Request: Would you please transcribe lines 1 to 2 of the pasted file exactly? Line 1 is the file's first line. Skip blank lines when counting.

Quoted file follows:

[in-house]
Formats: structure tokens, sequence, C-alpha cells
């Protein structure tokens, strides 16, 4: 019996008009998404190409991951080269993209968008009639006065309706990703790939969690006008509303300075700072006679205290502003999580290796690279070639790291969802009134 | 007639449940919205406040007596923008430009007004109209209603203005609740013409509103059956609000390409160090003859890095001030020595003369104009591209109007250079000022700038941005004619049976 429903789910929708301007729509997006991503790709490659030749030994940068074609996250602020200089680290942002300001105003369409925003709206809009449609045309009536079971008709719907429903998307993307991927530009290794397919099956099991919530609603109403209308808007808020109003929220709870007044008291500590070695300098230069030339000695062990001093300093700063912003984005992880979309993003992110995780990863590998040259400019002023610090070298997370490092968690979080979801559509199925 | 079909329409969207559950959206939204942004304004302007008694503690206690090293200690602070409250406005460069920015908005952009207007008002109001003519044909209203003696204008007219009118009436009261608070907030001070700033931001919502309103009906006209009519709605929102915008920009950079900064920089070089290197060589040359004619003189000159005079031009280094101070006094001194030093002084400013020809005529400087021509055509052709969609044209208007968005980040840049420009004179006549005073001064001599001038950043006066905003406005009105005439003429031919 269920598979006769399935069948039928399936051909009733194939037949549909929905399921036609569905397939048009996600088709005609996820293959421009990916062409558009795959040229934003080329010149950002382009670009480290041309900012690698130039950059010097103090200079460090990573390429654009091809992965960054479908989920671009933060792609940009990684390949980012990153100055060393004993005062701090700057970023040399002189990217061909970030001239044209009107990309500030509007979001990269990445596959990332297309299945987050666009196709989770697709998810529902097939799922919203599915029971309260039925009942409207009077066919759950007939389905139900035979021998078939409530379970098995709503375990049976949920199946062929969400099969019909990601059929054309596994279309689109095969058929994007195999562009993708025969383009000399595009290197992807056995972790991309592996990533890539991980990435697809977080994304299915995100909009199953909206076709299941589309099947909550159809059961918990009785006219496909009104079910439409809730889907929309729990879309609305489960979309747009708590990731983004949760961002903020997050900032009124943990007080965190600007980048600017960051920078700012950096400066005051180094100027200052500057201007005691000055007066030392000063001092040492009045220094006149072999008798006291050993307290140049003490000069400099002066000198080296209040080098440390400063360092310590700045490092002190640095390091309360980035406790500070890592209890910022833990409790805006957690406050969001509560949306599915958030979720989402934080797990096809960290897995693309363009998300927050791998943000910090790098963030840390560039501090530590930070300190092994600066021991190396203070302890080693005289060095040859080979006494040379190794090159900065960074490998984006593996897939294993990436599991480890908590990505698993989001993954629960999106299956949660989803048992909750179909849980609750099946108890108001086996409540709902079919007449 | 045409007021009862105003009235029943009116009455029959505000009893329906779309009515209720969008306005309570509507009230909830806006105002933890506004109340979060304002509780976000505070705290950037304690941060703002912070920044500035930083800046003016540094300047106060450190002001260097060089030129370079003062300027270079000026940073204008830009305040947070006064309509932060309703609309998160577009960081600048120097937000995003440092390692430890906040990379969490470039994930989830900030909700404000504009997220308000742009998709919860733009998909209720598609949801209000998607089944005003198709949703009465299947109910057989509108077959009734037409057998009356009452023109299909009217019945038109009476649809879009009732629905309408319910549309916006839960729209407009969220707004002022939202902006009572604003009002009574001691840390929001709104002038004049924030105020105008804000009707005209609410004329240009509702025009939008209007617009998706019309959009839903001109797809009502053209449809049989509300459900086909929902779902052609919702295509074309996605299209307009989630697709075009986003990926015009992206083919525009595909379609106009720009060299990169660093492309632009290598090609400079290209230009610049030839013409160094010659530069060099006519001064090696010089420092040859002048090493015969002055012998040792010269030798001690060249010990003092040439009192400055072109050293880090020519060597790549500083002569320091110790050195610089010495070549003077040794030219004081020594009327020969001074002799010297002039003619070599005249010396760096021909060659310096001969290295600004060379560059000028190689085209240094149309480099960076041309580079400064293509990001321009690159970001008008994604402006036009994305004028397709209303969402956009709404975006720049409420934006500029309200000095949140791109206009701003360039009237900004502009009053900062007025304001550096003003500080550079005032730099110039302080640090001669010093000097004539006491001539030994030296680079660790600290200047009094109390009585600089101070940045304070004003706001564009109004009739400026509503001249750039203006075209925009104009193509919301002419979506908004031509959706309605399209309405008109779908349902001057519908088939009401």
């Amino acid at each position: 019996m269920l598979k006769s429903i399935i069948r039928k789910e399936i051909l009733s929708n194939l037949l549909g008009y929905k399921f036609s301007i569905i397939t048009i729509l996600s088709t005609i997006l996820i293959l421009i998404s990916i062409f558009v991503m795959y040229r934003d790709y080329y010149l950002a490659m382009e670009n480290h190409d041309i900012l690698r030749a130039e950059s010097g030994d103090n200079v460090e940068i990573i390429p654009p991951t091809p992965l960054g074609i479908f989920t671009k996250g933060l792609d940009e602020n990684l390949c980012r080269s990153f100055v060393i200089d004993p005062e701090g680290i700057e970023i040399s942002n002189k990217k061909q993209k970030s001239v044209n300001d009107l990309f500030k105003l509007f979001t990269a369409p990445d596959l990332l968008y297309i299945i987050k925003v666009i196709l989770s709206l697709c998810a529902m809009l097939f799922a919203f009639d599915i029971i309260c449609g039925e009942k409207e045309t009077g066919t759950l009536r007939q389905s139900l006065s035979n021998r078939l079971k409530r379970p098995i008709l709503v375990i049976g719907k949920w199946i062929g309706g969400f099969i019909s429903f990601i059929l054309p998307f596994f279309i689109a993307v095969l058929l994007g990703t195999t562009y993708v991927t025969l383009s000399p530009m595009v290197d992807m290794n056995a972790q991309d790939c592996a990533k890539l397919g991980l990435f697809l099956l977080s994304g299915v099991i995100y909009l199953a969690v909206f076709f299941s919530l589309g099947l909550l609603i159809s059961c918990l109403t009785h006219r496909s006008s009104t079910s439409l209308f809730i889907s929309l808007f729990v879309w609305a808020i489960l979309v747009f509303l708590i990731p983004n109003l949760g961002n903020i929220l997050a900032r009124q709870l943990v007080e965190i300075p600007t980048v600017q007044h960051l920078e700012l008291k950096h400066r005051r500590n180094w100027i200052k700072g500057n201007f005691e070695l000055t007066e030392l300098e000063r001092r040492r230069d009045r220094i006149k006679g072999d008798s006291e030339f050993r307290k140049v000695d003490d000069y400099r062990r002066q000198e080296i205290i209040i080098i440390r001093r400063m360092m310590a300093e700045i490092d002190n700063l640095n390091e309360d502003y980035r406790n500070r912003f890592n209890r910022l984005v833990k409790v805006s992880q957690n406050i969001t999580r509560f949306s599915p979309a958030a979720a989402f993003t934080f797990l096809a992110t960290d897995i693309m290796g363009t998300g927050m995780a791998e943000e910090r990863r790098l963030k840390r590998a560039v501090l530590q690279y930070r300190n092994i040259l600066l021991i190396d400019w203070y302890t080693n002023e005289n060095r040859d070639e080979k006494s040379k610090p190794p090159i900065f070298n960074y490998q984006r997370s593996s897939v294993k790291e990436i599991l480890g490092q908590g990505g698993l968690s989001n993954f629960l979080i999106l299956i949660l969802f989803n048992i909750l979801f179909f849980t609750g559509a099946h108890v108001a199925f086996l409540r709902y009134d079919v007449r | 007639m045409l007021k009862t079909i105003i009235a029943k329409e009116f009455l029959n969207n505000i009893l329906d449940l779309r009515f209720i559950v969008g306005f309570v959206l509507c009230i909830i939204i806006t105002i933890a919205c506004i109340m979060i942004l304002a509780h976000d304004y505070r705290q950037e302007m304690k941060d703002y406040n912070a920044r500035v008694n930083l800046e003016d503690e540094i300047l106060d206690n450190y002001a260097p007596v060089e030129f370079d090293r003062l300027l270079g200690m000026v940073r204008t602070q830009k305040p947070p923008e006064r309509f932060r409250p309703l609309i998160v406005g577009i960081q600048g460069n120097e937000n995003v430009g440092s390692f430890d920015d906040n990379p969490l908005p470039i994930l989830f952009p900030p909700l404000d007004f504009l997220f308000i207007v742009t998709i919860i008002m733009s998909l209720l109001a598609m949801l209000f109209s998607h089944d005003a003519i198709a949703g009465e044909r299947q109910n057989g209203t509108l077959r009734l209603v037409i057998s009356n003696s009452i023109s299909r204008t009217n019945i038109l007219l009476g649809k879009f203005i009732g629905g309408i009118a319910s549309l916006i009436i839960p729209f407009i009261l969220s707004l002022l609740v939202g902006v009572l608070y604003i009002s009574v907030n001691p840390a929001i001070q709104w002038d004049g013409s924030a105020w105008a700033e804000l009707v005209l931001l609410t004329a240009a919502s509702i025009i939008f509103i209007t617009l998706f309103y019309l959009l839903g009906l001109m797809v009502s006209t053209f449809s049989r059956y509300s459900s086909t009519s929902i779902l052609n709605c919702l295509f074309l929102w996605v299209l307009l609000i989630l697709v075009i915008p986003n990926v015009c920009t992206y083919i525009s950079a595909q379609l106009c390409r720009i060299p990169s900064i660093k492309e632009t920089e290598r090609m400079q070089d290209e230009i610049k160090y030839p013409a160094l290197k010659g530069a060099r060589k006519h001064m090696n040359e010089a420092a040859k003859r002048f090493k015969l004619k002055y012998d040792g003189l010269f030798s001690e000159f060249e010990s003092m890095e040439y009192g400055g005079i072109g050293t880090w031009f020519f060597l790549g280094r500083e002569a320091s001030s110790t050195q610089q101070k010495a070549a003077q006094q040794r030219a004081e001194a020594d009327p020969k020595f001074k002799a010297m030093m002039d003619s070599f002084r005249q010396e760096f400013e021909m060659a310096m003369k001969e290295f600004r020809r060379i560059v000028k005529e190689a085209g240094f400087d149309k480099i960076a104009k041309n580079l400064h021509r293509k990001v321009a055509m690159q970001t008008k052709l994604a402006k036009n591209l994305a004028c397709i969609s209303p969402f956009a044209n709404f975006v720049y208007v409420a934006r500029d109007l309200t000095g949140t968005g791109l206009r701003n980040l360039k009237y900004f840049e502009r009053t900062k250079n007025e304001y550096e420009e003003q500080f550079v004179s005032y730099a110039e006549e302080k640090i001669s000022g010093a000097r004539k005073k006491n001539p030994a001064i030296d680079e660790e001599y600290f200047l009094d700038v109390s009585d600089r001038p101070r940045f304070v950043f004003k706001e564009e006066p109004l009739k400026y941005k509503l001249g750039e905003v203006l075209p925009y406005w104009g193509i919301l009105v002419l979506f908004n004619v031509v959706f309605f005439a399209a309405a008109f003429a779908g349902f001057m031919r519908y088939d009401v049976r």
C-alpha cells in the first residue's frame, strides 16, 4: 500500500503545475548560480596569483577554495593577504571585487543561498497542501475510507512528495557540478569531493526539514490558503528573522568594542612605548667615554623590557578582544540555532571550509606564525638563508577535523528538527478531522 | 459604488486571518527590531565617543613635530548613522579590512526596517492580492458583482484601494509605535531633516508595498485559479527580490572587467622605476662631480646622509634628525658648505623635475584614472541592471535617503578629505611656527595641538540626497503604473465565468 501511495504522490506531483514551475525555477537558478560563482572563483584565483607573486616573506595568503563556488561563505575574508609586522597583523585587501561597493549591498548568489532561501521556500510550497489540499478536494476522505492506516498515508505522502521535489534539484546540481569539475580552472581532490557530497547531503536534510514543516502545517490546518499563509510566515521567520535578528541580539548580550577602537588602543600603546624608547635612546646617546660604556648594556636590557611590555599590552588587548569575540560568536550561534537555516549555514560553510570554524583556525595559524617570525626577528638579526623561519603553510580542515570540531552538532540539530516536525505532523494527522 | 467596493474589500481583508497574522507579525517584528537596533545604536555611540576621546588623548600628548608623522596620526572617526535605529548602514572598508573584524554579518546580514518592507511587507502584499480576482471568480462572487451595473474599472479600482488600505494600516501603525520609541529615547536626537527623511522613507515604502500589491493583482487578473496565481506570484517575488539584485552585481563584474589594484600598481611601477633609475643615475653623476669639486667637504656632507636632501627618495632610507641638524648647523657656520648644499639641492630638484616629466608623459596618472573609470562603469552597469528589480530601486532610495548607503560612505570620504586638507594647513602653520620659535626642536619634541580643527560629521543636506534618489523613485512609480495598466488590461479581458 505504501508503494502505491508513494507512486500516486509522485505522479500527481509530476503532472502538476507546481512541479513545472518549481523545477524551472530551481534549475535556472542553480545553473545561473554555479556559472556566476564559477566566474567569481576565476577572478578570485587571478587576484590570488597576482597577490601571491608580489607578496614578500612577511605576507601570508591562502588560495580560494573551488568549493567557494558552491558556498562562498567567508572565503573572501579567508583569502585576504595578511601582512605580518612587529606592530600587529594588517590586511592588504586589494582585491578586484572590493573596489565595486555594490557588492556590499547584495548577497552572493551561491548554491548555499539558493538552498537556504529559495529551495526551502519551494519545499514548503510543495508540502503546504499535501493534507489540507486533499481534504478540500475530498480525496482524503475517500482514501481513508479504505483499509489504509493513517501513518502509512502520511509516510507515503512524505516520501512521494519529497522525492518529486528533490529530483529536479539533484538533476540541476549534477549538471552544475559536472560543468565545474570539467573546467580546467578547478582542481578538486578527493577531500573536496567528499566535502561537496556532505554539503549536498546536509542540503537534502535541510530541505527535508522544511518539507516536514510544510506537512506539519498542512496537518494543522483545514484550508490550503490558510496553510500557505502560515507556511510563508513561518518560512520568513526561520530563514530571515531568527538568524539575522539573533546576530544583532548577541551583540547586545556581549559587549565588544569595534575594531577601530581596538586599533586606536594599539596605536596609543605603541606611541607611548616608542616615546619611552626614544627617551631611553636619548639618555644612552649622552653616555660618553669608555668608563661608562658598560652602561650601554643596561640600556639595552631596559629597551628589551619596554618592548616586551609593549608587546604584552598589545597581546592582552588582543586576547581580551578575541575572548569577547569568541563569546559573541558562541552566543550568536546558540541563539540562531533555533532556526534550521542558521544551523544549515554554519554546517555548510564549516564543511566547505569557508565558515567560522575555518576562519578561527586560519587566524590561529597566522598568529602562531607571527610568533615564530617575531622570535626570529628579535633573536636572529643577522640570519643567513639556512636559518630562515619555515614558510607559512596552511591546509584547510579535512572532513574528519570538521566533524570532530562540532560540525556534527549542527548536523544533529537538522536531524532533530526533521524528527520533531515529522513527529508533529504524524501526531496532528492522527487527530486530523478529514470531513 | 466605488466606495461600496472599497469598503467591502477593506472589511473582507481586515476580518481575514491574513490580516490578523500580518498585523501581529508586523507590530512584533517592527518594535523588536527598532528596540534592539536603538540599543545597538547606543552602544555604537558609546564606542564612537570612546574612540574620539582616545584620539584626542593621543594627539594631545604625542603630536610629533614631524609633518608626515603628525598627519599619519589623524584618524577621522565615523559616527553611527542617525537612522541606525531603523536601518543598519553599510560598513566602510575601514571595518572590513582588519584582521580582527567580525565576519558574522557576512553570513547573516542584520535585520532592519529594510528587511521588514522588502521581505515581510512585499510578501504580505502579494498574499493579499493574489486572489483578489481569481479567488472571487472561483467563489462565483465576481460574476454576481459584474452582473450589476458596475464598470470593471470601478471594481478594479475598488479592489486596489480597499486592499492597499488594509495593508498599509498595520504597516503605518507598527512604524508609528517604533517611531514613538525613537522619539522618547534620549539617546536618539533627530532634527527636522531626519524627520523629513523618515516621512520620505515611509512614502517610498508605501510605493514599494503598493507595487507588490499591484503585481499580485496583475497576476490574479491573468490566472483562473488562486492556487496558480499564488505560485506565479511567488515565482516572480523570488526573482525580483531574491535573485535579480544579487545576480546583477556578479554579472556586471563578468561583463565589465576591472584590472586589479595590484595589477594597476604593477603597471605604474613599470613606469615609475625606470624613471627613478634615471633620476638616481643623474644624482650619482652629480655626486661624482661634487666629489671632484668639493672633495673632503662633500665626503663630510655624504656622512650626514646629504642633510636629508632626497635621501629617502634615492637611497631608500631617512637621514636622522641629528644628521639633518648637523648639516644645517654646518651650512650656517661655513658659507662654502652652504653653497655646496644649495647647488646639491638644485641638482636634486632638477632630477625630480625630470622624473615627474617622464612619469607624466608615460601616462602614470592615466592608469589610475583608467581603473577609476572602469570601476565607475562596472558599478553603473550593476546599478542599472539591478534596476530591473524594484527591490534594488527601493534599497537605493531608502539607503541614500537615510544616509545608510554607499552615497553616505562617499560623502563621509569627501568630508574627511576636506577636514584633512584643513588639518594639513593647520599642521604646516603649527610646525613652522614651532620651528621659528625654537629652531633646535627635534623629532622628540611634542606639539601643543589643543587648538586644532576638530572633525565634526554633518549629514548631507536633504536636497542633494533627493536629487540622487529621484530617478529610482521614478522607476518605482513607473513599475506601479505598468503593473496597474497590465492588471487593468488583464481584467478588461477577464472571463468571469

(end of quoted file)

[in-house]
Formats: structure tokens, sequence, C-alpha cells